Earlier this week we wrote about how using public data available through background check services can potentially improve your dating life, finances and general decision-making. We suggested using data more in your life to help you reach your goals in 2015.

With the innovations in publicly accessible background checks available to you, there is no need to guess about the people and places around you anymore.

Get motivated for the new year.
Data will help keep you fit this year. Photo credit: Thomas Hawk

Equally exciting are some of the innovations involving your own personal data that you can harness to have a better year this year. Once you start tracking your data, just be careful with where and how you store it.

Here are three areas where data is set to make a big impact in your life in 2015:

Health

With Apple’s announcement of its forthcoming Watch and a string of health-related apps, 2014 was the year that smart watches and fitness trackers broke through to the mainstream.

2015 will be even better as heart rate and sleep monitors improve. You’ll soon be receiving specific recommendations about how to manage your diet, blood pressure and a personalized exercise program, if you desire it.

If Apple’s Watch is too much of a commitment, you can dip your toe into health and fitness trackers with budget models from Jawbone, Pebble or Garmin. In any case, the days of the simple pedometer are coming to an end and the data you are provided about your health with potentially help you lead a healthier life.

Car

Tired of paying higher car insurance premiums than you think are merited? Most people are. The same concept of personal fitness tracking also now applies to your car, with auto insurers and start-ups trying to disrupt the market.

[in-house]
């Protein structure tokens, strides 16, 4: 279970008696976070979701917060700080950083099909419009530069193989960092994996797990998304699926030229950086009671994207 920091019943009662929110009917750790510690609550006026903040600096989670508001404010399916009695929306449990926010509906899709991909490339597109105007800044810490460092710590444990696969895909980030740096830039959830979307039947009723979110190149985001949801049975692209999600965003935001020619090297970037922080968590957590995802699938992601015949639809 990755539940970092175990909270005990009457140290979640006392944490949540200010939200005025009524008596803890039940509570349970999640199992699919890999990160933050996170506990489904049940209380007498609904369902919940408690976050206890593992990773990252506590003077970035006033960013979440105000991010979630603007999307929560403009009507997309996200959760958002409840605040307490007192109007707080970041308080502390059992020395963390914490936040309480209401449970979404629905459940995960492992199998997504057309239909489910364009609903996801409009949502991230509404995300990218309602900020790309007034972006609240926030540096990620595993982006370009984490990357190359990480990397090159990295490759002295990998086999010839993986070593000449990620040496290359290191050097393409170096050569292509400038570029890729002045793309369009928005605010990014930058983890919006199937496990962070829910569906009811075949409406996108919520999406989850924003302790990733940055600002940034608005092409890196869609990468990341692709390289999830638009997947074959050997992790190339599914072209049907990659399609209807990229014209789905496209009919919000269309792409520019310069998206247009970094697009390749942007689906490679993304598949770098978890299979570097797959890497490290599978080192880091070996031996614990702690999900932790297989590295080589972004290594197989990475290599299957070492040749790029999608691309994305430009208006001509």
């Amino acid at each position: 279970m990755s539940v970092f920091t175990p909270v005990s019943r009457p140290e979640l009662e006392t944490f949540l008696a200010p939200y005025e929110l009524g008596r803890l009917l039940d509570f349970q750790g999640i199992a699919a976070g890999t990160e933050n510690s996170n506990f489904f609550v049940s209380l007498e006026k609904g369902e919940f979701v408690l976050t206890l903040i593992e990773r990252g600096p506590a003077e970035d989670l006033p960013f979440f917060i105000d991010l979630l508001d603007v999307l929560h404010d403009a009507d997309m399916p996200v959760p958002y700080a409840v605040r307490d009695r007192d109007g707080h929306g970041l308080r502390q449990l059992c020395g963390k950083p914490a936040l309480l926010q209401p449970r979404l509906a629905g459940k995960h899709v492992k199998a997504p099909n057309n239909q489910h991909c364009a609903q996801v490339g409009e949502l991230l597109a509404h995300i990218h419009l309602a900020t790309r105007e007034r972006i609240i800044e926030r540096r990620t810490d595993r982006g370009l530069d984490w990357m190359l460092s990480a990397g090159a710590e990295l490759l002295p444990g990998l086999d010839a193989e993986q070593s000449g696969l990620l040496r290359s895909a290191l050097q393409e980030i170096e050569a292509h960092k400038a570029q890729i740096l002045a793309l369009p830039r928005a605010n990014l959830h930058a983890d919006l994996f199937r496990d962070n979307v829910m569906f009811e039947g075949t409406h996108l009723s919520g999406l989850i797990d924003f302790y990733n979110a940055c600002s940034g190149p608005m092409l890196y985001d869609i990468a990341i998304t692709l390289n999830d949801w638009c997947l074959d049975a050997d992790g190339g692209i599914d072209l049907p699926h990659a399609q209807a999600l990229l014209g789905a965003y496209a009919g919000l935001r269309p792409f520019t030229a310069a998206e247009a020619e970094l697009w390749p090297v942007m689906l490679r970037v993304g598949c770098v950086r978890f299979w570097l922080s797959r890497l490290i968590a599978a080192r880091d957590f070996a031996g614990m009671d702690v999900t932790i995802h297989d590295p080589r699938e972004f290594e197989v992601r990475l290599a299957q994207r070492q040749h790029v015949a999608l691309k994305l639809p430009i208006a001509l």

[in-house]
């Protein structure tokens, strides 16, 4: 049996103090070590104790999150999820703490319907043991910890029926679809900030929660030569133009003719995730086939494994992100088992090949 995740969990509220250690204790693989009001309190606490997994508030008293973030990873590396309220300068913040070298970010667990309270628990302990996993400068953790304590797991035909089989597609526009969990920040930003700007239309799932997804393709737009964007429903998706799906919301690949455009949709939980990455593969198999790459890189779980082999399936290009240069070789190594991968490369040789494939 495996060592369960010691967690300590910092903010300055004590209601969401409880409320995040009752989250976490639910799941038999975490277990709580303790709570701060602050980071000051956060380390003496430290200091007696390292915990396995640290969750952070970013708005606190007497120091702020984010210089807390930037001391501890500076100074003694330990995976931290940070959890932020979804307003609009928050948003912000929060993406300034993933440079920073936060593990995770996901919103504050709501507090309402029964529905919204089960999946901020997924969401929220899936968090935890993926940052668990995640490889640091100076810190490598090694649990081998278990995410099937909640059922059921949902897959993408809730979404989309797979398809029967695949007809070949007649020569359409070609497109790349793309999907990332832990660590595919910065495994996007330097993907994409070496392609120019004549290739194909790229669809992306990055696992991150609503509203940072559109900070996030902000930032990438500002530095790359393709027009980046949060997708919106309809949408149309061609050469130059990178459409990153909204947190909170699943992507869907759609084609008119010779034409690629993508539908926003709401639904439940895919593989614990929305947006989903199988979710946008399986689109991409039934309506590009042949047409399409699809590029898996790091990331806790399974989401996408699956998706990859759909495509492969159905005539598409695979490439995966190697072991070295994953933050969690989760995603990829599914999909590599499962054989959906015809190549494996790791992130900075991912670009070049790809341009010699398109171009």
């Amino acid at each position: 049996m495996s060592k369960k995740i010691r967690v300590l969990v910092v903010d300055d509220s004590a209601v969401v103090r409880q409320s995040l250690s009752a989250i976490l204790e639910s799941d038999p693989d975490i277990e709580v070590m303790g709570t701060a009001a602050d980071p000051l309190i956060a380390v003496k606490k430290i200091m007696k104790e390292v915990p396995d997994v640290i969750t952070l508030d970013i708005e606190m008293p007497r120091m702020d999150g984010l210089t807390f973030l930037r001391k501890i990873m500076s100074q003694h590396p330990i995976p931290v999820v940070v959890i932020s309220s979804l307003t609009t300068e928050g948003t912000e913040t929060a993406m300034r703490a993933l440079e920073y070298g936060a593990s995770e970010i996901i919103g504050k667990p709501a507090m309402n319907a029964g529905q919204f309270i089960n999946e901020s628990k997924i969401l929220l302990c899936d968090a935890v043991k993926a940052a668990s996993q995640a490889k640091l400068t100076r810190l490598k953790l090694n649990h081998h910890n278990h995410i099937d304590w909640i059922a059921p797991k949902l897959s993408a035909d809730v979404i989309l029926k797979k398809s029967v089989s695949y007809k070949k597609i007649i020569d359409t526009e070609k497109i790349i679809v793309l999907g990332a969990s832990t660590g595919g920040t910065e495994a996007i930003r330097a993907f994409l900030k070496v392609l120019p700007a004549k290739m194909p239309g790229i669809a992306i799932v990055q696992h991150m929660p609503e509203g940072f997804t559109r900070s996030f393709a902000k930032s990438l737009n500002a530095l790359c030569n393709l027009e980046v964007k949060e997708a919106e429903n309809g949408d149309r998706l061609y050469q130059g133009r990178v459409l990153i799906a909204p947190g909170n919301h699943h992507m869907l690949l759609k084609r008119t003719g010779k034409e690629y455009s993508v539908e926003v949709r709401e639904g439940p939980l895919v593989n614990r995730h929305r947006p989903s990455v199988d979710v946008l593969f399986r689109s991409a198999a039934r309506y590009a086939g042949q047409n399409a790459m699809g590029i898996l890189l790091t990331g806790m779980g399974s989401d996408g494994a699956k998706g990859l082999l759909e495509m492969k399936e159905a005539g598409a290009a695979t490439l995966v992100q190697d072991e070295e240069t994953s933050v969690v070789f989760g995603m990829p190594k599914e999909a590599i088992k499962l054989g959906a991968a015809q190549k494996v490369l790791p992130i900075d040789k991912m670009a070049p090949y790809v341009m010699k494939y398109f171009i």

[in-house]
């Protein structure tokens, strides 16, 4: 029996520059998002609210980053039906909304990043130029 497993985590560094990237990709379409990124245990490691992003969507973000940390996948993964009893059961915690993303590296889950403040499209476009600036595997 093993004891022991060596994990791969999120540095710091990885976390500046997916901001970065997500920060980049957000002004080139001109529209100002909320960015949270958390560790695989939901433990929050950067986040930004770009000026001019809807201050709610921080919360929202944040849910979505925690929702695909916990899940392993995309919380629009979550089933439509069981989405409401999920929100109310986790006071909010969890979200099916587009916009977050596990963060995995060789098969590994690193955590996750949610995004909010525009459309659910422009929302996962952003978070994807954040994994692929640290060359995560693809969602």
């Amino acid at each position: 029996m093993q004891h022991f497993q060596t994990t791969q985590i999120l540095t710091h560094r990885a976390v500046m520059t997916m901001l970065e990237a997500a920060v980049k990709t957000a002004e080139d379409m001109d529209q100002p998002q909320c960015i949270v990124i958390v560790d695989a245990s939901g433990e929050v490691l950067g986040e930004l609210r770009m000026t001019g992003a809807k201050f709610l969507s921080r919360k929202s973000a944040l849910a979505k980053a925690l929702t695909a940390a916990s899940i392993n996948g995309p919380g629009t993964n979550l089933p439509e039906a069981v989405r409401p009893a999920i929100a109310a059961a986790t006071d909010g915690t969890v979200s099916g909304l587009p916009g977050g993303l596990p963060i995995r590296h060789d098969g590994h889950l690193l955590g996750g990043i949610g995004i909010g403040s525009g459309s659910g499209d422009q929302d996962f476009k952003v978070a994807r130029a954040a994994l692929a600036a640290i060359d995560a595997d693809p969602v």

Most major auto insurers now offer telematics devices that can track your mileage, the speed at which you drive and can even help determine fault in an accident. This way they can offer better rates to careful drivers.

Startups like Metromile and Automatic are taking telematics innovation further by offering per mile car insurance and the ability to run diagnostics on your car in real time.

Home

Many people are familiar with Nest, the startup recently acquired by Google and famous for their smart thermostat, and yet remotely controlling your home’s temperature is just the beginning.

Recent innovations on the market now allow you to create intelligent lighting patterns that make it appear that your are at home when on vacation, or even change color when your favorite sports team wins. Intelligent locks, home security systems and more are all in the early stages of hitting the market and are set to add value in 2015.

We hope our posts this week help you think about how you can improve your life with public and personal data.